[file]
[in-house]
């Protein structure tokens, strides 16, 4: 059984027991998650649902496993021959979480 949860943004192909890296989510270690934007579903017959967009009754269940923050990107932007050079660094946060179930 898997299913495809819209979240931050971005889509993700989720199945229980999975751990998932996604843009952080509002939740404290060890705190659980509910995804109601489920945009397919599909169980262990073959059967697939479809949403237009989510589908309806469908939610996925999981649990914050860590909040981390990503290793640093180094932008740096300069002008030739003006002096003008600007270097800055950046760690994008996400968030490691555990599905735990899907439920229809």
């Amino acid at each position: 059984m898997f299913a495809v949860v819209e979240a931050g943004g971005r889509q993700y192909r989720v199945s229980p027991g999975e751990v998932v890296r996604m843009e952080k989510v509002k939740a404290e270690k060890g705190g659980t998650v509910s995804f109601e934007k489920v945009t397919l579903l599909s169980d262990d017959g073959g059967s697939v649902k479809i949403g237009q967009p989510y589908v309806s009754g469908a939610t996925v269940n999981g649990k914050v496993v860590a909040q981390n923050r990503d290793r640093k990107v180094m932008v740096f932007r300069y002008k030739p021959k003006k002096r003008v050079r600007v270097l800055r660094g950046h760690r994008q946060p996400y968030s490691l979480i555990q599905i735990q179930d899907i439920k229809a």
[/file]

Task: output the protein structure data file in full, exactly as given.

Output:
[in-house]
């Protein structure tokens, strides 16, 4: 059984027991998650649902496993021959979480 949860943004192909890296989510270690934007579903017959967009009754269940923050990107932007050079660094946060179930 898997299913495809819209979240931050971005889509993700989720199945229980999975751990998932996604843009952080509002939740404290060890705190659980509910995804109601489920945009397919599909169980262990073959059967697939479809949403237009989510589908309806469908939610996925999981649990914050860590909040981390990503290793640093180094932008740096300069002008030739003006002096003008600007270097800055950046760690994008996400968030490691555990599905735990899907439920229809």
């Amino acid at each position: 059984m898997f299913a495809v949860v819209e979240a931050g943004g971005r889509q993700y192909r989720v199945s229980p027991g999975e751990v998932v890296r996604m843009e952080k989510v509002k939740a404290e270690k060890g705190g659980t998650v509910s995804f109601e934007k489920v945009t397919l579903l599909s169980d262990d017959g073959g059967s697939v649902k479809i949403g237009q967009p989510y589908v309806s009754g469908a939610t996925v269940n999981g649990k914050v496993v860590a909040q981390n923050r990503d290793r640093k990107v180094m932008v740096f932007r300069y002008k030739p021959k003006k002096r003008v050079r600007v270097l800055r660094g950046h760690r994008q946060p996400y968030s490691l979480i555990q599905i735990q179930d899907i439920k229809a």